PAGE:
Harvard | Mr. Australian Navy
GMAT 770, GPA 3.74
Berkeley Haas | Mr. All About Impact
GMAT N/A, GPA 63%
Harvard | Mr. Forbes U30 & Big Pharma
GMAT 640, GPA 3.4
Harvard | Mr. Brightside
GMAT 760, GPA 3.93
Wharton | Mr. Asset Manager – Research Associate
GMAT 730, GPA 3.6
Ross | Mr. FP&A
GMAT 730, GPA 3.5
Kenan-Flagler | Mr. 10 Years In Finance
GMAT Not Required / Waived, GPA 2.65
Berkeley Haas | Mr. Hanging By A Thread
GMAT 710, GPA 3.8
NYU Stern | Ms. Civil Servant To Fortune 50
GRE Writing May 31st, GPA Undergrad: 3.0, Graduate: 3.59
Harvard | Ms. Social Enterprise/Healthcare
GRE 324, GPA 3.5
Harvard | Ms. FMCG Enthusiast Seeking Second MBA
GMAT 730, GPA 3.1
Stanford GSB | Mr. Former SEC Athlete
GMAT 620, GPA 3.8
Harvard | Mr. Supply Chain Photographer
GMAT 700, GPA 3.3
McCombs School of Business | Ms. Registered Nurse Entrepreneur
GMAT 630, GPA 3.59
MIT Sloan | Ms. Designer Turned Founder
GMAT 720, GPA 3.5
Kellogg | Ms. Not-For-Profit
GMAT TBD, GPA 4.0
INSEAD | Mr. Big Chill 770
GMAT 770, GPA 3-3.2
Harvard | Mr. Captain Mishra
GMAT 760, GPA 4.0
Ross | Mr. Dragon Age
GRE 327, GPA 2.19/4.0
Wharton | Ms. Type-A CPG PM
GMAT 750, GPA 3.42
Harvard | Ms. 2+2 Trader
GMAT 770, GPA 3.9
Berkeley Haas | Mr. Young Software Engineer
GRE 330, GPA 3.60
NYU Stern | Mr. Indian Analytics Consultant
GMAT 700, GPA 3.0
Chicago Booth | Ms. Start-Up Entrepreneur
GRE 322, GPA 3.4
Columbia | Mr. RAV4 Chemical Engineer
GMAT 750, GPA 3.62
Wharton | Mr. Big 4 M&A
GMAT 760, GPA 3.5
Harvard | Mr. Aerospace Project Manager
GMAT 740, GPA 3.58

How Business Schools Are Responding To The Rising Tide of Entrepreneurship

Columbia Business School MBA candidates Nolan Walsh, left, and Connor Wilson.

Columbia Business School MBA candidates Nolan Walsh, left, and Connor Wilson

On their Kickstarter video, Columbia Business School MBA candidates Connor Wilson and Nolan Walsh stand in a room where a group of male and female models cavorts around a pile of boots and shoes as they shower dollar bills upon it. “Welcome to the world of fast fashion,” Walsh says, “models, celebrities and huge advertising budgets, all designed to sell us inferior products that wear out quickly.”

The Kickstarter campaign set a record for sales in the first 24 hours, and Wilson and Walsh have now received more than $275,000 in orders for their $199 Thursday Boot Company boots. Production started about six weeks ago.

“I really like the idea of growing something small into something big,” says Wilson, a former investment analyst and portfolio manager for Thornburg Investment Management.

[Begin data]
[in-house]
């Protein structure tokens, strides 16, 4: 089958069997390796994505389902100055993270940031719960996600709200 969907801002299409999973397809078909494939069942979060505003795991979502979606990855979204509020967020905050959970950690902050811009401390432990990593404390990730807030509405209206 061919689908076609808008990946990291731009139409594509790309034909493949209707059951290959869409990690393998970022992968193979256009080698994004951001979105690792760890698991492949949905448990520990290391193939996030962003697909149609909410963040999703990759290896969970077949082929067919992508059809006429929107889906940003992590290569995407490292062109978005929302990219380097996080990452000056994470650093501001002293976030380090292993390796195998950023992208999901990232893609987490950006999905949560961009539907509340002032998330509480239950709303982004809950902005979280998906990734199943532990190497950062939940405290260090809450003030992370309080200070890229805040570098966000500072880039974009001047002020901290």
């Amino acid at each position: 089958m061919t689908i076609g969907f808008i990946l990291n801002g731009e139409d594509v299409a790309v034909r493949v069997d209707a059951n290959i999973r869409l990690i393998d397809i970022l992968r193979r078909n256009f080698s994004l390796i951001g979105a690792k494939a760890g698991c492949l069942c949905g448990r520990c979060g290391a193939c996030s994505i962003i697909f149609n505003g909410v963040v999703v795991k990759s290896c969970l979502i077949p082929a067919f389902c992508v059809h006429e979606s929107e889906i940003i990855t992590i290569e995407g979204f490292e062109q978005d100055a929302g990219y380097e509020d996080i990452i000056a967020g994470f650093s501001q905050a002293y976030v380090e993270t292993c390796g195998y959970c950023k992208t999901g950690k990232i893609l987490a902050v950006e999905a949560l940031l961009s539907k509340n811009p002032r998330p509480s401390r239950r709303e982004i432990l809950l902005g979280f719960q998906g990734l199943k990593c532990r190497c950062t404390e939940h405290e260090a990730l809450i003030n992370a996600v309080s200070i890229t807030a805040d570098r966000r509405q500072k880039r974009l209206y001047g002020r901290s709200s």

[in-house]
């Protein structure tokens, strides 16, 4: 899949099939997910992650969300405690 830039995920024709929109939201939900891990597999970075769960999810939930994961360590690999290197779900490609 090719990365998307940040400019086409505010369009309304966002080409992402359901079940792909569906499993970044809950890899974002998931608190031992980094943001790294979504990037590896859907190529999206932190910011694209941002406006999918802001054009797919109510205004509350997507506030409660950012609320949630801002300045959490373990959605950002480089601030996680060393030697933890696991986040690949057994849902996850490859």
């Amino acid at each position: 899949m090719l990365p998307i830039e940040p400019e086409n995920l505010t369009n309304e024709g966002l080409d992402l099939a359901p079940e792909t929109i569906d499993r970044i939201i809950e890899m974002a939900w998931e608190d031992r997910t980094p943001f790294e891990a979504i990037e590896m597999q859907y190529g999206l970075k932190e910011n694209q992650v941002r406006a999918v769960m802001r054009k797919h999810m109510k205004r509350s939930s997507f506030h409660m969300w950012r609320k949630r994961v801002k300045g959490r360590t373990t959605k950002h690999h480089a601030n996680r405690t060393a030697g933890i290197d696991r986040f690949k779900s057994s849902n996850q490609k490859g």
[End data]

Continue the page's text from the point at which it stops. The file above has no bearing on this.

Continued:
The two Columbia students embody a striking trend in business school education toward entrepreneurship. MBA program officials are seeing dramatic growth in student demand – including, for example, annual increases of 20 to 30 per cent at Harvard Business School – for entrepreneurship-related offerings. Increasingly, MBAs are rushing to apply their newly minted innovation skills to their own enterprises.

The Graduate Management Admission Council’s just-released 2014 Alumni Perspectives Report reveals a significant rise in the number of business school graduates launching themselves immediately into creating new businesses. From a survey of self-employed alumni who graduated from 1959 to 2013, GMAC has found that 45% of 2010-2013 grads started businesses directly after finishing b-school, while 80% of self-employed alumni from years past worked several years for an employer before embarking on entrepreneurial ventures.

Wilson says he and Walsh, both 29 and interested in “fashion broadly and boots specifically,” identified a market gap between “precious,” costly boots sold at a high markup and “cheap, low-quality fashion brands.” Also, they saw an opportunity to add work boots’ durability to a fashionable product, Wilson says.

Thursday Boots footwear from Columbia students Connor Wilson and Nolan Walsh.

Wilson went to business school to become an entrepreneur, and he chose Columbia because of the quality of education there, its focus on entrepreneurism – dean Glenn Hubbard has for more than a decade touted the school’s integration of entrepreneurial skills-building throughout the curriculum – and the location in New York City, now reported to be the nation’s second-largest startup ecosystem, behind Silicon Valley.

Page 1 of 4